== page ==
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Data Management

Using the apply family of Functions in R

In this article, I will demonstrate how to use the apply family of functions in R. They are extremely helpful, as you will see.

apply

apply can be used to apply a function to a matrix.
For example, let’s create a sample dataset:

data <- matrix(c(1:10, 21:30), nrow = 5, ncol = 4)
data

     [,1] [,2] [,3] [,4]
[1,]    1    6   21   26
[2,]    2    7   22   27
[3,]    3    8   23   28
[4,]    4    9   24   29
[5,]    5   10   25   30

Now we can use the apply function to find the mean of each row as follows:

apply(data, 1, mean)
13.5 14.5 15.5 16.5 17.5

The second parameter is the dimension. 1 signifies rows and 2 signifies columns. If you want both, you can use c(1, 2).

lapply

lapply is similar to apply, but it takes a list as an input, and returns a list as the output.
Let’s create a list:

data <- list(x = 1:5, y = 6:10, z = 11:15)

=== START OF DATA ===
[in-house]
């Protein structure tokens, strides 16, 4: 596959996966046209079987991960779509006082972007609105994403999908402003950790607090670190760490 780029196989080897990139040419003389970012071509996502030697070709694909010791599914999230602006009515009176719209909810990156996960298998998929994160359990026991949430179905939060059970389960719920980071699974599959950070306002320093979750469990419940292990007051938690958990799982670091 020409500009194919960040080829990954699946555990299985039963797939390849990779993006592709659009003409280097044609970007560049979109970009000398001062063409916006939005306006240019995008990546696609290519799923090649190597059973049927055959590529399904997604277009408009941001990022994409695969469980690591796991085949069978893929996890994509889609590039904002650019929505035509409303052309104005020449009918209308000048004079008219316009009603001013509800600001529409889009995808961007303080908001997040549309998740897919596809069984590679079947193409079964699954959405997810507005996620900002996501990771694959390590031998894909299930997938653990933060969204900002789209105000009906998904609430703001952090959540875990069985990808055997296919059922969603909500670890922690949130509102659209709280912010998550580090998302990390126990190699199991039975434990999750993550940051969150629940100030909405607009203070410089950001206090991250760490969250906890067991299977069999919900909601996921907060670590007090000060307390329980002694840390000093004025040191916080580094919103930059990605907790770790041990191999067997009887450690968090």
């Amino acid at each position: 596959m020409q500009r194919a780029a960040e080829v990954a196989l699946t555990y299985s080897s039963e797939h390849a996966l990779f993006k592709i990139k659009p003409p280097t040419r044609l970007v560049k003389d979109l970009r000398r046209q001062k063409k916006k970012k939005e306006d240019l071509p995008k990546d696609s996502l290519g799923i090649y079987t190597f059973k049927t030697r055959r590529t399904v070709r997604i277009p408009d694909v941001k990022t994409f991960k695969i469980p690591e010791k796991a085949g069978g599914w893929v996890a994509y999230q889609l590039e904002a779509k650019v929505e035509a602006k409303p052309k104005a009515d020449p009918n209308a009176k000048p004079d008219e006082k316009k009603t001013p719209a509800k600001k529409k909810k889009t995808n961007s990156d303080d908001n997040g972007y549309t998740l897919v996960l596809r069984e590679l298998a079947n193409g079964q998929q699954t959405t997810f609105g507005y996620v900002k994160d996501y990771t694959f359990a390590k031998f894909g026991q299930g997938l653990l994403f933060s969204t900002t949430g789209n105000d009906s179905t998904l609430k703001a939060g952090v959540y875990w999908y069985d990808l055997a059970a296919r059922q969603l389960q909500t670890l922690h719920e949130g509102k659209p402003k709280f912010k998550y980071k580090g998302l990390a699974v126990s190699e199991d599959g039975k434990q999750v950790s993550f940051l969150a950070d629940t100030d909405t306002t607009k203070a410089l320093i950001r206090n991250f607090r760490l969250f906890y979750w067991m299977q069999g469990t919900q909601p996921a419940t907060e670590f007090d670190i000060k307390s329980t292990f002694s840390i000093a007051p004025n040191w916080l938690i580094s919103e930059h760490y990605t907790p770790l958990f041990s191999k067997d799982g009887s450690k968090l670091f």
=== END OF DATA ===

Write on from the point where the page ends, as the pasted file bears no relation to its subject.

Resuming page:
data

$x
1 2 3 4 5
$y
6  7  8  9 10
$z
11 12 13 14 15

Now, we can use lapply to apply a function to each element in the list. For example:

lapply(data, FUN = median)

$x
[1] 3
$y
[1] 8
$z
[1] 13

sapply

sapply is the same as lapply, but returns a vector instead of a list.

sapply(data, FUN = median)

x  y  z 
3  8 13

tapply

tapply splits the array based on specified data, usually factor levels and then applies the function to it.
For example, in the mtcars dataset:

library(datasets)
tapply(mtcars$wt, mtcars$cyl, mean)

       4        6        8 
2.285727 3.117143 3.999214 

The tapply function first groups the cars together based on the number of cylinders they have, and then calculates the mean weight for each group.

mapply

mapply is a multivariate version of sapply. It will apply the specified function to the first element of each argument first, followed by the second element, and so on. For example:

x <- 1:5
b <- 6:10
mapply(sum, x, b)

7  9 11 13 15

It adds 1 with 6, 2 with 7, and so on.

Let me know if you have any questions by leaving a comment below or reaching out to me on Twitter.